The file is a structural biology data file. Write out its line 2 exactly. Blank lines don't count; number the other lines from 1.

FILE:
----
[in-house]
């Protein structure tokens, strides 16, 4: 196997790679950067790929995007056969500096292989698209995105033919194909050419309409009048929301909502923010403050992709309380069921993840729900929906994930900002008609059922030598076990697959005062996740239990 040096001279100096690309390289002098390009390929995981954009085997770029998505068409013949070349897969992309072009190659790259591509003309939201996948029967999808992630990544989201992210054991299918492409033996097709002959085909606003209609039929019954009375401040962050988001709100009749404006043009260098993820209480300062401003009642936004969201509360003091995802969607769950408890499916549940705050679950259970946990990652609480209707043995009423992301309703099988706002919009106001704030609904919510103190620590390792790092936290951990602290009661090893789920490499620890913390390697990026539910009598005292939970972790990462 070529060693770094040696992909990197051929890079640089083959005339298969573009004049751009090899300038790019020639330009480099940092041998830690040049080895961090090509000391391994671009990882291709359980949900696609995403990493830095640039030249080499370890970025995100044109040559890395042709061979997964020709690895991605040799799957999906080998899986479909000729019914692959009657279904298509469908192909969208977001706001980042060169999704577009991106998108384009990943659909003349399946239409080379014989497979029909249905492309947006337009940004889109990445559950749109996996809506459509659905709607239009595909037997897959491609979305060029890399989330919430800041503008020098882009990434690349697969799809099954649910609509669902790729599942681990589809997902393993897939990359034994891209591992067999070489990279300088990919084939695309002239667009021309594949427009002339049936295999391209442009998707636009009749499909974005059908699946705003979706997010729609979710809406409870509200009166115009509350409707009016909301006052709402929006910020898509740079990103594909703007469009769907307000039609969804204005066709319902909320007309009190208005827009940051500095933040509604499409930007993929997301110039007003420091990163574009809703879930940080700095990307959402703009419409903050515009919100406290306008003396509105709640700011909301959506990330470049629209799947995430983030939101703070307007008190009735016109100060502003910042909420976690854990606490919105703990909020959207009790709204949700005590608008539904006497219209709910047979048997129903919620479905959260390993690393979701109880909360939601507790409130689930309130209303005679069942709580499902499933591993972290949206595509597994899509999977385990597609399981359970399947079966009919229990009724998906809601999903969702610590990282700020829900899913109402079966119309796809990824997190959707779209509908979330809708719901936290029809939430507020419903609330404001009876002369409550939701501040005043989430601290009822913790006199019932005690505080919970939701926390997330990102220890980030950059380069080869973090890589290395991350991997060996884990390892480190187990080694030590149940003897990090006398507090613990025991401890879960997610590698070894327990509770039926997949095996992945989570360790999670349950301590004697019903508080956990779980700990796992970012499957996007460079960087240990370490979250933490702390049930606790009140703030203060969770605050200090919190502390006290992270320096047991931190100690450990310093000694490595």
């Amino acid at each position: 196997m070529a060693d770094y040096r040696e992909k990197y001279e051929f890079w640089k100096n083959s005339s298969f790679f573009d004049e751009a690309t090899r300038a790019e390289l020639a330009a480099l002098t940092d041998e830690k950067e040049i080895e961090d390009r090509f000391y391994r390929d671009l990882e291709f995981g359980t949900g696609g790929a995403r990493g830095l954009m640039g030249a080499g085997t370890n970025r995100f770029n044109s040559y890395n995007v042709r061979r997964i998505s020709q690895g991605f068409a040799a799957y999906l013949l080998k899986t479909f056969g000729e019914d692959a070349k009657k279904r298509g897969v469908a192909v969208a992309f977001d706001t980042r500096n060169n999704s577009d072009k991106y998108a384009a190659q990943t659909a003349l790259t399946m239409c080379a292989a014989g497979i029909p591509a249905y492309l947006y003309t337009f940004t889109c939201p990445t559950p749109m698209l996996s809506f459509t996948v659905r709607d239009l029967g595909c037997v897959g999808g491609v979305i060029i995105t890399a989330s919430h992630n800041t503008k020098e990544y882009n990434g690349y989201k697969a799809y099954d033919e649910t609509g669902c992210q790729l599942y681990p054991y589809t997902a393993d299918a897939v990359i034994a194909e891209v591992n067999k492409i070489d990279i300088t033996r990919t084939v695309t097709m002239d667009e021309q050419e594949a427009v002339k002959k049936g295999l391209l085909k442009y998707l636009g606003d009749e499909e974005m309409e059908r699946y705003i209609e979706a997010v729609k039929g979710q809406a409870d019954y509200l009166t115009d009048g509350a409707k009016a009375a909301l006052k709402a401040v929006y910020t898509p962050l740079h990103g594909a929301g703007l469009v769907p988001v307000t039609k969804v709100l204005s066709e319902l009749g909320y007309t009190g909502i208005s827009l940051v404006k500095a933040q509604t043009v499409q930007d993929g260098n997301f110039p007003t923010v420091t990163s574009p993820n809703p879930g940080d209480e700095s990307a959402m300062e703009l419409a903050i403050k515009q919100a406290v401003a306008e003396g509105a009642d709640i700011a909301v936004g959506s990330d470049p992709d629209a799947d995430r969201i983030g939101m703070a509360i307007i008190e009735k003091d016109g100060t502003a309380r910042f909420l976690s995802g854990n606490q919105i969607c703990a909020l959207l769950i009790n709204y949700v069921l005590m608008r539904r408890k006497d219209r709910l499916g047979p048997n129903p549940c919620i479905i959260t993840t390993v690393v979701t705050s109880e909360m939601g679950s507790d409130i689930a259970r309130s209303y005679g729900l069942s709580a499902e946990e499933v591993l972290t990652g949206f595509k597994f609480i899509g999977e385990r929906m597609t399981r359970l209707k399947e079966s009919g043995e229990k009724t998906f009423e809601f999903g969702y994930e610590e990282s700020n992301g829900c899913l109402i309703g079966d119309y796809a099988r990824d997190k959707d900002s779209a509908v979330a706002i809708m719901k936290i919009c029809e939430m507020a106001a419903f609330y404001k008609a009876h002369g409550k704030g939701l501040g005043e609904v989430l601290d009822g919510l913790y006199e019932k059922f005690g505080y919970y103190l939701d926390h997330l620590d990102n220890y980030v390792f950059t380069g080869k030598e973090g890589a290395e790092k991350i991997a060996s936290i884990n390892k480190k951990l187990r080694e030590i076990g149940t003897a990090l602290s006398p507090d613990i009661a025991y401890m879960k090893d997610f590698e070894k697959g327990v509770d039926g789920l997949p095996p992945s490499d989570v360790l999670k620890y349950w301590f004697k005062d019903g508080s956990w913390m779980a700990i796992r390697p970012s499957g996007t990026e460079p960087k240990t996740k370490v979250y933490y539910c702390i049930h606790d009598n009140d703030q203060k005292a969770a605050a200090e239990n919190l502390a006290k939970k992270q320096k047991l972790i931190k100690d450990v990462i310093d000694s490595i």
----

């Protein structure tokens, strides 16, 4: 196997790679950067790929995007056969500096292989698209995105033919194909050419309409009048929301909502923010403050992709309380069921993840729900929906994930900002008609059922030598076990697959005062996740239990 040096001279100096690309390289002098390009390929995981954009085997770029998505068409013949070349897969992309072009190659790259591509003309939201996948029967999808992630990544989201992210054991299918492409033996097709002959085909606003209609039929019954009375401040962050988001709100009749404006043009260098993820209480300062401003009642936004969201509360003091995802969607769950408890499916549940705050679950259970946990990652609480209707043995009423992301309703099988706002919009106001704030609904919510103190620590390792790092936290951990602290009661090893789920490499620890913390390697990026539910009598005292939970972790990462 070529060693770094040696992909990197051929890079640089083959005339298969573009004049751009090899300038790019020639330009480099940092041998830690040049080895961090090509000391391994671009990882291709359980949900696609995403990493830095640039030249080499370890970025995100044109040559890395042709061979997964020709690895991605040799799957999906080998899986479909000729019914692959009657279904298509469908192909969208977001706001980042060169999704577009991106998108384009990943659909003349399946239409080379014989497979029909249905492309947006337009940004889109990445559950749109996996809506459509659905709607239009595909037997897959491609979305060029890399989330919430800041503008020098882009990434690349697969799809099954649910609509669902790729599942681990589809997902393993897939990359034994891209591992067999070489990279300088990919084939695309002239667009021309594949427009002339049936295999391209442009998707636009009749499909974005059908699946705003979706997010729609979710809406409870509200009166115009509350409707009016909301006052709402929006910020898509740079990103594909703007469009769907307000039609969804204005066709319902909320007309009190208005827009940051500095933040509604499409930007993929997301110039007003420091990163574009809703879930940080700095990307959402703009419409903050515009919100406290306008003396509105709640700011909301959506990330470049629209799947995430983030939101703070307007008190009735016109100060502003910042909420976690854990606490919105703990909020959207009790709204949700005590608008539904006497219209709910047979048997129903919620479905959260390993690393979701109880909360939601507790409130689930309130209303005679069942709580499902499933591993972290949206595509597994899509999977385990597609399981359970399947079966009919229990009724998906809601999903969702610590990282700020829900899913109402079966119309796809990824997190959707779209509908979330809708719901936290029809939430507020419903609330404001009876002369409550939701501040005043989430601290009822913790006199019932005690505080919970939701926390997330990102220890980030950059380069080869973090890589290395991350991997060996884990390892480190187990080694030590149940003897990090006398507090613990025991401890879960997610590698070894327990509770039926997949095996992945989570360790999670349950301590004697019903508080956990779980700990796992970012499957996007460079960087240990370490979250933490702390049930606790009140703030203060969770605050200090919190502390006290992270320096047991931190100690450990310093000694490595």